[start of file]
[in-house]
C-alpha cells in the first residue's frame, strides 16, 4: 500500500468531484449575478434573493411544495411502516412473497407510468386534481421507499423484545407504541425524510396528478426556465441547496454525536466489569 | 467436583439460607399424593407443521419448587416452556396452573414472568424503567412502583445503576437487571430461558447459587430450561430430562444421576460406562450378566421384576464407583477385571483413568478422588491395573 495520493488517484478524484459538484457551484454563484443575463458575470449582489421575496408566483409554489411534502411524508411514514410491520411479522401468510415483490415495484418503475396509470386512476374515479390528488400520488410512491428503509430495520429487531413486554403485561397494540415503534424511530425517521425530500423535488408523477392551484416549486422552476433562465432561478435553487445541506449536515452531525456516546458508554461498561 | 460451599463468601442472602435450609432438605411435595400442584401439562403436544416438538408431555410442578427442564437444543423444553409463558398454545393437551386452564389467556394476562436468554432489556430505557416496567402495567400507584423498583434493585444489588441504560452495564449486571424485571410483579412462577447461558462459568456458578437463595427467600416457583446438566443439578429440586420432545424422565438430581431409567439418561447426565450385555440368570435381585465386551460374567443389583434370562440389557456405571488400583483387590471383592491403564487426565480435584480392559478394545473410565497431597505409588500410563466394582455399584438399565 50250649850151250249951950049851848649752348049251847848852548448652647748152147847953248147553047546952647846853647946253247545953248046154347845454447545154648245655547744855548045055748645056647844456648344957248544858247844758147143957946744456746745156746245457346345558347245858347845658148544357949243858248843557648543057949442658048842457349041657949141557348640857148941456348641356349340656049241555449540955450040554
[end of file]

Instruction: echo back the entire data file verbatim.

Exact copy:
[in-house]
C-alpha cells in the first residue's frame, strides 16, 4: 500500500468531484449575478434573493411544495411502516412473497407510468386534481421507499423484545407504541425524510396528478426556465441547496454525536466489569 | 467436583439460607399424593407443521419448587416452556396452573414472568424503567412502583445503576437487571430461558447459587430450561430430562444421576460406562450378566421384576464407583477385571483413568478422588491395573 495520493488517484478524484459538484457551484454563484443575463458575470449582489421575496408566483409554489411534502411524508411514514410491520411479522401468510415483490415495484418503475396509470386512476374515479390528488400520488410512491428503509430495520429487531413486554403485561397494540415503534424511530425517521425530500423535488408523477392551484416549486422552476433562465432561478435553487445541506449536515452531525456516546458508554461498561 | 460451599463468601442472602435450609432438605411435595400442584401439562403436544416438538408431555410442578427442564437444543423444553409463558398454545393437551386452564389467556394476562436468554432489556430505557416496567402495567400507584423498583434493585444489588441504560452495564449486571424485571410483579412462577447461558462459568456458578437463595427467600416457583446438566443439578429440586420432545424422565438430581431409567439418561447426565450385555440368570435381585465386551460374567443389583434370562440389557456405571488400583483387590471383592491403564487426565480435584480392559478394545473410565497431597505409588500410563466394582455399584438399565 50250649850151250249951950049851848649752348049251847848852548448652647748152147847953248147553047546952647846853647946253247545953248046154347845454447545154648245655547744855548045055748645056647844456648344957248544858247844758147143957946744456746745156746245457346345558347245858347845658148544357949243858248843557648543057949442658048842457349041657949141557348640857148941456348641356349340656049241555449540955450040554